“You always were one to jest, Algernon. We both know I do not fold my hand so easily.” Her lips curled into a dangerous smile that I had luckily never been on the receiving end of. She had not been like this before the night everything changed for me. This conniving manipulative side of her only justified my mistrust.
He seemed to be unperturbed by her manner. “Nor do I, milady,” he said, inclining his head, “which makes me glad I married my daughter to your son, a mutually beneficial alliance, don’t you think?” He took a sip from his goblet. He’s an ally, then, I surmised. What did they seek, I wondered, money, power, influence? I cursed the man who had done this to me, leaving me to speculate and wait for an escape route that was not forthcoming. Where do I fit into your plans? Why did you let him do this to me? I thought.
“Indeed, it is.”
“And you would leave me to believe your intention in coming here was to get medical aid for the girl?”
Of course, my accident, I thought sardonically. The accident from which I have no physical injury but had supposedly caused my memory loss. As convenient as it would be to accept her explanation, I could not. I remembered the night he took away my past. I still recalled his hands around my neck as he stripped me of everything I was, leaving behind only a confused and empty shell. I suspected Damara was a part of it; what I did not know was how and why.
Damara shrugged. “You’ve caught me, Algernon. I have an alternative motive. More wine?” She lifted a decanter, refilling his goblet.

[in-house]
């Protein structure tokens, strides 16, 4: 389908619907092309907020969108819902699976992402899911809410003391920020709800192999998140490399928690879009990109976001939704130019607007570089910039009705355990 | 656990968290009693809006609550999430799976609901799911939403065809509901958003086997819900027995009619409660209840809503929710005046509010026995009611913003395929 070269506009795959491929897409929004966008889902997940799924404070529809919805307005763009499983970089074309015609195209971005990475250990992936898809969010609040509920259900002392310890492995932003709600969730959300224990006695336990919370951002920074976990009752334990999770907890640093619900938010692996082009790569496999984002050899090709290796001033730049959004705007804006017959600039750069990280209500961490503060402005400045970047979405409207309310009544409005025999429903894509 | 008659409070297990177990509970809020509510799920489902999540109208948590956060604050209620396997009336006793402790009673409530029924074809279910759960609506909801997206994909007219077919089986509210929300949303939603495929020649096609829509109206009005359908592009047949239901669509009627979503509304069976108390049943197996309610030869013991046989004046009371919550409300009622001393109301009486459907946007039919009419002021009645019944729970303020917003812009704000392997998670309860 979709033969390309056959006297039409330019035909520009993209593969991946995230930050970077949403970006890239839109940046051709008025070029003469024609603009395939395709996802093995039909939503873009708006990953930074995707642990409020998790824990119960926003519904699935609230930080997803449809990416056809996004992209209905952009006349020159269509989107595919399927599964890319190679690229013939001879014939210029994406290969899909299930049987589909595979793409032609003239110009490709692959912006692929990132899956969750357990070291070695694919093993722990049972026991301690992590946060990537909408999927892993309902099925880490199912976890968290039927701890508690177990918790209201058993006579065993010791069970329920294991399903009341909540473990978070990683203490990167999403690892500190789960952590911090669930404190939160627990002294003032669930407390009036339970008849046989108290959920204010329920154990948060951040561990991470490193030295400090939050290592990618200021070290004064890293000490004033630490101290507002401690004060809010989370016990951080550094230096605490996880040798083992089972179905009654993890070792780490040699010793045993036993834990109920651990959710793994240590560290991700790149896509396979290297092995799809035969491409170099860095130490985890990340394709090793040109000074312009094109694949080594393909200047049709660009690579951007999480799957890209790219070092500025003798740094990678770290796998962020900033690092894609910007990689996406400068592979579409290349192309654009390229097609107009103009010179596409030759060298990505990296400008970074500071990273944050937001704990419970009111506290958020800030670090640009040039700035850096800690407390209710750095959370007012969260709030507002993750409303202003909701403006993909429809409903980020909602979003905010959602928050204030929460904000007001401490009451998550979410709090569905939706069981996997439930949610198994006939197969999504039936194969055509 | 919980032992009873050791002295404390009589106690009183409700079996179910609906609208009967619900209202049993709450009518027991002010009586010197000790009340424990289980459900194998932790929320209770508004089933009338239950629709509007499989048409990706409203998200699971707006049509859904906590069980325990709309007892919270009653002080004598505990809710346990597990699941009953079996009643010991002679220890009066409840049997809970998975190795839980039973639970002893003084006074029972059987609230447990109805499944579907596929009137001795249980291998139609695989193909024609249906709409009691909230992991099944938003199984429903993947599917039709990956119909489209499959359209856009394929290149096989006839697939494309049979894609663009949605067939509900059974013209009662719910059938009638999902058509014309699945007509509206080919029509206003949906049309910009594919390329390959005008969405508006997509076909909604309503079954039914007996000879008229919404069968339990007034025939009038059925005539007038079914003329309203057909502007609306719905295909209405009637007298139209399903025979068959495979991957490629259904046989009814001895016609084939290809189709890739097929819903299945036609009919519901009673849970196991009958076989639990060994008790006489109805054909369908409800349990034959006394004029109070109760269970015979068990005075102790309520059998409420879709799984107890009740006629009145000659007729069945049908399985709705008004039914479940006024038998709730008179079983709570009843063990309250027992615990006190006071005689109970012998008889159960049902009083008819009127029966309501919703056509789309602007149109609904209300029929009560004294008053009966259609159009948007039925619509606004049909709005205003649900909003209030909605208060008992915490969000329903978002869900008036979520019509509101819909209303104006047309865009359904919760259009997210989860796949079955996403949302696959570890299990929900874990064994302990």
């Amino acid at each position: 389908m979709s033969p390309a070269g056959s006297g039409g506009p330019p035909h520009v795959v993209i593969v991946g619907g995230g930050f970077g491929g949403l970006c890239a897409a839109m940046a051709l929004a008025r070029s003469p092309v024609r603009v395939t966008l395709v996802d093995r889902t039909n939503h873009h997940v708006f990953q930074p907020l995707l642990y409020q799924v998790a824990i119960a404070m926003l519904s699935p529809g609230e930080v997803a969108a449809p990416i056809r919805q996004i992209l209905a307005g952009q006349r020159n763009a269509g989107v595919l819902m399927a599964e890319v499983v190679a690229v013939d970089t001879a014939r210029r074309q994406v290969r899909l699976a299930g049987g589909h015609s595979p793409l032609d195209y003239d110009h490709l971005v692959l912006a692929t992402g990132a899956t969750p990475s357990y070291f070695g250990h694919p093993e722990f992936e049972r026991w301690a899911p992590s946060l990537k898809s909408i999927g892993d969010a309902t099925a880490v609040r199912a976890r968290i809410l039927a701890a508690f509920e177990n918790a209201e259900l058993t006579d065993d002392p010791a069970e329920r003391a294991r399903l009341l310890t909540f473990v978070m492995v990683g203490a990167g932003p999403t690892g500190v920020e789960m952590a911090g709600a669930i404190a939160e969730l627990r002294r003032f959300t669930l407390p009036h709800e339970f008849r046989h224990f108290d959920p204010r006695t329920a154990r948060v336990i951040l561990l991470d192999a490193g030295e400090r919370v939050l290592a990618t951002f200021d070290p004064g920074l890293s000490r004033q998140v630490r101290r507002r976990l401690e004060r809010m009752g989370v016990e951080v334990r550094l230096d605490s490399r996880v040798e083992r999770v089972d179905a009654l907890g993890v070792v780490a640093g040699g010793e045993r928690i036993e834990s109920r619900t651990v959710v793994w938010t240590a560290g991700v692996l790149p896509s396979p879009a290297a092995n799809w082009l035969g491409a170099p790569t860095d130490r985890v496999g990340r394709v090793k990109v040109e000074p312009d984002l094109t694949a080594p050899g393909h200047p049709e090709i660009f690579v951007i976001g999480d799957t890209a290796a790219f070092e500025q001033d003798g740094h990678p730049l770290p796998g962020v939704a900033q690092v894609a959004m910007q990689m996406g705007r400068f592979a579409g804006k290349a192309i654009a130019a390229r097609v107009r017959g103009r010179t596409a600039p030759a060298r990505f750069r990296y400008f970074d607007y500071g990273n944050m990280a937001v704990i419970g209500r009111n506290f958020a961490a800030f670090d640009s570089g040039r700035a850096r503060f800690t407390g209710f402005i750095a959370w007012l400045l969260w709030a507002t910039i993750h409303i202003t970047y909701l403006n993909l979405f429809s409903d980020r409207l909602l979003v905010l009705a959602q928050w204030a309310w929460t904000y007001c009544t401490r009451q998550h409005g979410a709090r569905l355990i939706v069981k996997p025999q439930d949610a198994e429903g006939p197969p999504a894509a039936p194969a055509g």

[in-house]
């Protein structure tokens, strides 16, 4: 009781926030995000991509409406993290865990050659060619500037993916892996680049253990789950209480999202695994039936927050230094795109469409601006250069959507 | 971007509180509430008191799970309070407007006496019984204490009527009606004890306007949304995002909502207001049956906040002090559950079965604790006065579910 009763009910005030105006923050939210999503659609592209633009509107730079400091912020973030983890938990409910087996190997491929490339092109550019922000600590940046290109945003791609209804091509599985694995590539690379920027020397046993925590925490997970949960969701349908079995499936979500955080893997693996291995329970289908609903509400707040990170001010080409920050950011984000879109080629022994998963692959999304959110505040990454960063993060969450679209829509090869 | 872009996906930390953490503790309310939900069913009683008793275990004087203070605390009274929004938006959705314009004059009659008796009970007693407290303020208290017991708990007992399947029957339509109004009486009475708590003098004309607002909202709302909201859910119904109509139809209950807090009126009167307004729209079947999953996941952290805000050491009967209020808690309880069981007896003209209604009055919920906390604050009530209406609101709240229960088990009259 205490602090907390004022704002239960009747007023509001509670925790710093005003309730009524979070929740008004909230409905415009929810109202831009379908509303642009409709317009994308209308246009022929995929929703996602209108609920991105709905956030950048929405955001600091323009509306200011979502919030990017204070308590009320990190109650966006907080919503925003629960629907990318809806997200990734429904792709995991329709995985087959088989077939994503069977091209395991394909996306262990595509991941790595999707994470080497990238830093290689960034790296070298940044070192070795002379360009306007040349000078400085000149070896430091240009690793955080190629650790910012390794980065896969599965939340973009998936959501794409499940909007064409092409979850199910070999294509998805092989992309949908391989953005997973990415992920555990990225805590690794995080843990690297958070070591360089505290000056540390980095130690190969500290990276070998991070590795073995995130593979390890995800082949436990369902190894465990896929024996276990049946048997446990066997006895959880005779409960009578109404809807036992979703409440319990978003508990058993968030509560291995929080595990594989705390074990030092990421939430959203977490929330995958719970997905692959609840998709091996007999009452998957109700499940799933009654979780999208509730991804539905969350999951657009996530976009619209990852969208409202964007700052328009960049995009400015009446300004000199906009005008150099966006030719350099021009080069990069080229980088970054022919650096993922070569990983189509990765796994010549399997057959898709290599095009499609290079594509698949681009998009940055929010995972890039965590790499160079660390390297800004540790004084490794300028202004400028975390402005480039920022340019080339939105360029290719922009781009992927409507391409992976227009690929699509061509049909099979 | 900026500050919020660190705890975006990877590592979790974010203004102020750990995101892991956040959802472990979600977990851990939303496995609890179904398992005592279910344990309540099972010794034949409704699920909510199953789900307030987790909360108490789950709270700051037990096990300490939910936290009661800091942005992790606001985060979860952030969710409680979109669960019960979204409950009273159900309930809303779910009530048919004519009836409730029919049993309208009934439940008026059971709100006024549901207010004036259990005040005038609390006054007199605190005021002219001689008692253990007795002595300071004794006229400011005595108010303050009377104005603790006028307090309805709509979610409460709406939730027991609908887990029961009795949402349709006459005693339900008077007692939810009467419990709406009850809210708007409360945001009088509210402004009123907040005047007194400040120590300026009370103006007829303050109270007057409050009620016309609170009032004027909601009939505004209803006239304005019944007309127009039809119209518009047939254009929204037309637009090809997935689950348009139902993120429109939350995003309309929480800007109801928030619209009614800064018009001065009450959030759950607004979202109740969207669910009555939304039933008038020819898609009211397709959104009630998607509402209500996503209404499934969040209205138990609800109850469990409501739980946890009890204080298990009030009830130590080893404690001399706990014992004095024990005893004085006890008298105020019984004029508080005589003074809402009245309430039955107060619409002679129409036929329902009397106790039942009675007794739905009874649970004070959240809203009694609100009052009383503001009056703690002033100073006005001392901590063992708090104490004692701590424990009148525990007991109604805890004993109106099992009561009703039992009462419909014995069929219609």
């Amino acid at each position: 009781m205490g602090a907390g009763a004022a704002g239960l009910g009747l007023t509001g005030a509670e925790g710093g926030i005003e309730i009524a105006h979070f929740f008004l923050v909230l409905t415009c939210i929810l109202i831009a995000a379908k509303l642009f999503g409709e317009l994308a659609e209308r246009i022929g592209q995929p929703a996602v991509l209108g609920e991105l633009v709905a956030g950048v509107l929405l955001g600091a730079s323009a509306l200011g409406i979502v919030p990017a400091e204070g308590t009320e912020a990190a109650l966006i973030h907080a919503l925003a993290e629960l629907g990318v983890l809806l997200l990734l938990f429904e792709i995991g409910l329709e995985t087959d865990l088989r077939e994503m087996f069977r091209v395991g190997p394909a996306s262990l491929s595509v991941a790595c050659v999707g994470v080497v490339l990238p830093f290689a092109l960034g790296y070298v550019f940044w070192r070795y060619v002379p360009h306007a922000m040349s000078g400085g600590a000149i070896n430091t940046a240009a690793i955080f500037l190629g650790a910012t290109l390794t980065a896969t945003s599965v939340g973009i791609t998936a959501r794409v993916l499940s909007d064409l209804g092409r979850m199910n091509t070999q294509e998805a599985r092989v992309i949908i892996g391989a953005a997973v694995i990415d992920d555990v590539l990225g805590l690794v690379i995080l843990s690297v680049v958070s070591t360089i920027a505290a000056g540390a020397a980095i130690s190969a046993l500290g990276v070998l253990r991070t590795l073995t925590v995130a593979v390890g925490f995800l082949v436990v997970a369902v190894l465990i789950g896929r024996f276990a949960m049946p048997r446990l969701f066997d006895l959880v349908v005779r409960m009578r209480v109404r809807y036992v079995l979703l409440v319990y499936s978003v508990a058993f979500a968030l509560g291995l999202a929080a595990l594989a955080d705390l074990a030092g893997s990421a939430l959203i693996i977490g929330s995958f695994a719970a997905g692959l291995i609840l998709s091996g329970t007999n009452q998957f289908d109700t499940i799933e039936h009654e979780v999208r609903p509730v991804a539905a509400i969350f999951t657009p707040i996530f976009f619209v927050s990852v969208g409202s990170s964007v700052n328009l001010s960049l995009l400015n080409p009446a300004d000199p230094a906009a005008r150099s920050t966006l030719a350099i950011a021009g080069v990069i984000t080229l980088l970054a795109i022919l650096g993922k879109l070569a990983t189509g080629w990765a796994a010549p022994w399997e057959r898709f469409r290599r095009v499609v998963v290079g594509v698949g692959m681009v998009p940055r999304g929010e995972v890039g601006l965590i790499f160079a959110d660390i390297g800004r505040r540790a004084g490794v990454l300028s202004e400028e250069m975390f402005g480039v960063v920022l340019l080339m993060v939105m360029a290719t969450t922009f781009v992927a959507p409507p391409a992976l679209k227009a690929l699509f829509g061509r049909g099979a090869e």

He left it untouched and grimaced as he readjusted his leg. “I would suspect nothing less of you. Who is the strange girl with the violet eyes?”
“She is the last Diranel Diviner. I’m sure you understand what that means.”
I inched closer to the door, finally something useful! I had a vague recollection of my legacy, nothing that could aid me in my current situation, however. My powers, a gift from my ancestors, had proved pointless. No matter how I tried, the water only showed me the image of that boy without revealing anything new.
“Maea, what are you doing out here?”
My back stiffened, and I turned around. He stepped into the shaft of light escaping the room beyond, and it illuminated his pale hair. Though his hair was white as fresh snow, he was no older than seven and twenty years.
For a moment, I considered walking away without answering. He trusted me as much as I trusted him, I expected, which was little. Given my importance to them, he was forced to tolerate my presence. I, however, had no need to be agreeable to him and, indeed, used every opportunity to be snide. “I have a headache,” I said.
“That’s not what I mean. How did you get out?”
“The maid forgot to lock the door.”
It had been his idea to lock said door. From the moment I awoke in their care, panic surging through my veins, I attempted to escape them, waiting until I was left alone and making insane dashes for freedom. Each time I was caught within a few feet of our inn, or in one case a half mile, before they found me shivering in the cold and soaked from rain, hence the locking of my chamber doors. In those first few days, I felt a driving need to put distance between me and them as if I would never be at ease unless I was away from them. They kept me close and under watch or, more recently, locked away like a mad woman. Over the preceding week upon the road, the urgency of gaining my freedom had ebbed, but my mistrust had not faded. I had been broken but not beaten, not yet.
“You should not be out of bed at this hour. You need to rest.”
He motioned to grab my arm, but I back-stepped out of his grasp, scowling. “You know best, I suppose, since I remember nothing at all.”
He sighed. “Why do you insist upon being difficult?”
Because you treat me as if I were a child when I have just celebrated my sixteenth year, I thought and then I replied, “Why do you insist upon treating me like a child?”
“Because you act as one.”